After several visits to the Laurie Anderson Exhibit at the Hirschhorn Museum, in Washington DC, Sheila and Peter discuss this avant garde artist and her exhibit. Music by Laurie Anderson and Lou Reed.
Alma W. Thomas: Everything Is Beautiful is the title of the retrospective of Alma Thomas at the Phillips Collection, in Washington DC. Sheila and Tom respond to her brilliant color-field paintings to explore the topic of color. The exhibition at the Phillips traces her journey from semi-rural Georgia to Washington, DC, in 1907, then to become at age 81 the first Black woman given a solo show at the Whitney Museum of American Art .
Sheila, Tom, and guest Peter Blake discuss the David Driskell exhibition at the Phillips Collection in Washington DC. Driskell was a painter and the whirlwind center of energy and attention to established and emerging African American artists in the late Twentieth Century and into recent decades.
We interview local puppeteer, Rachel Gates.
Sheila and Tom discuss the Spanish painter, Juan Gris, a compatriot, contemporary, and rival of Picasso – on the occasion of a current exhibition of gorgeous cubist paintings by Gris at the Baltimore Museum of Art. Themes include cubism, modernism, John Dewey, color theory and more.
We have edited an earlier episode, from 2018, adding a new introduction to our show on Cezanne Portraits. This episode adds to and reinforces the content on our last episode, also on Paul Cezanne, the master at the turn of the Twentieth Century.
Broadcast on WOWD-LP, Takoma Radio, 10/23/21
An exhibit of Paul Cezanne Drawings just closed at MOMA, in New York. Our visit there occasioned this discussion of one of the great progenitors of modernism. Sheila and Tom go inside the experience of viewing Cezanne, and give listeners a unique view of the experiences he provides, and the technical innovations in his drawing and painting. Drawing again lightly on the writing of John Dewey, Sheila and Tom explicate just what Cezanne achieved.
Originally broadcast Oct 9, 2021
Sheila and Tom take on a special topic this week: Creativity. Sheila begins with a discussion of John Dewey’s anti-hierarchical formulation of the art experience, which establishes a continuum between “high art” and the esthetic perceptions of everyday life, then analyzes how these experiences are created, arranged, and orchestrated in the individual viewer’s experience. In doing so, Dewey moves the location of Art from the canvas on the wall to the experience of the viewer. He establishes that the analysis of art should focus on the experience of the viewer. Tom discusses the human need for creativity, with reference to Abraham Maslow’s theory of the Hierarchy of Needs.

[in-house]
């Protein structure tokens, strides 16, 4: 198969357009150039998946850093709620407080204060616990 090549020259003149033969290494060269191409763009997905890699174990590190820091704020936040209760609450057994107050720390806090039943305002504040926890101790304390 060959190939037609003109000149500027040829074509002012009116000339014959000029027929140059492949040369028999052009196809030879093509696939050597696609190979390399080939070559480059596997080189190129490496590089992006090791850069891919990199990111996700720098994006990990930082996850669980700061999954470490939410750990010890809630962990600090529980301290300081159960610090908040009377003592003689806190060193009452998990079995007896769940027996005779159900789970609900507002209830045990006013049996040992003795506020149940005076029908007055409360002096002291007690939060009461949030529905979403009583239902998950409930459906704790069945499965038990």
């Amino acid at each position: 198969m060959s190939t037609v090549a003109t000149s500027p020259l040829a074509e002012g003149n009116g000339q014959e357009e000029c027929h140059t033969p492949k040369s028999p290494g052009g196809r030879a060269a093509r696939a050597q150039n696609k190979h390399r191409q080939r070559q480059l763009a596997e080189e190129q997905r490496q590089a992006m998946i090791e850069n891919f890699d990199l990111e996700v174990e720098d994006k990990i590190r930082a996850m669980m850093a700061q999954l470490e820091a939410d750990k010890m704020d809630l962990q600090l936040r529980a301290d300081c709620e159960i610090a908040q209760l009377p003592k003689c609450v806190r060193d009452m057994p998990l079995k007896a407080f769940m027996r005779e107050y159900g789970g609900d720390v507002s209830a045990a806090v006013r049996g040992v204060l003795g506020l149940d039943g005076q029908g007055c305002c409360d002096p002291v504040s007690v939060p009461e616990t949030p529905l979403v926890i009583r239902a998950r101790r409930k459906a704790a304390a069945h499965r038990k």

Originally broadcast September 25, 2021
We visit Tudor Place in the Georgetown neighborhood of Washington DC, the home for over two hundred years of descendants of Martha Washington. The family retained this house over this entire period, through the Civil War, the gilded age, the Roaring Twenties, until the last owner deeded it to the foundation that now runs it as a museum. The family, apparently, never threw anything out, so it is a treasure lode for objects of the past, both exquisite and utilitarian. The museum is dedicated to telling the stories of the people who lived and worked there: the enslaved, the employed, and the elite of Washington DC.
Originally Broadcast Sep 11, 2021.
Before continuing in their series considering the relation between artists and their gardens, Tom and Sheila discuss the art of Chuck Close, who died last week. They turn then to Emil Nolde, Charles Burchfield, and Odilon Redon.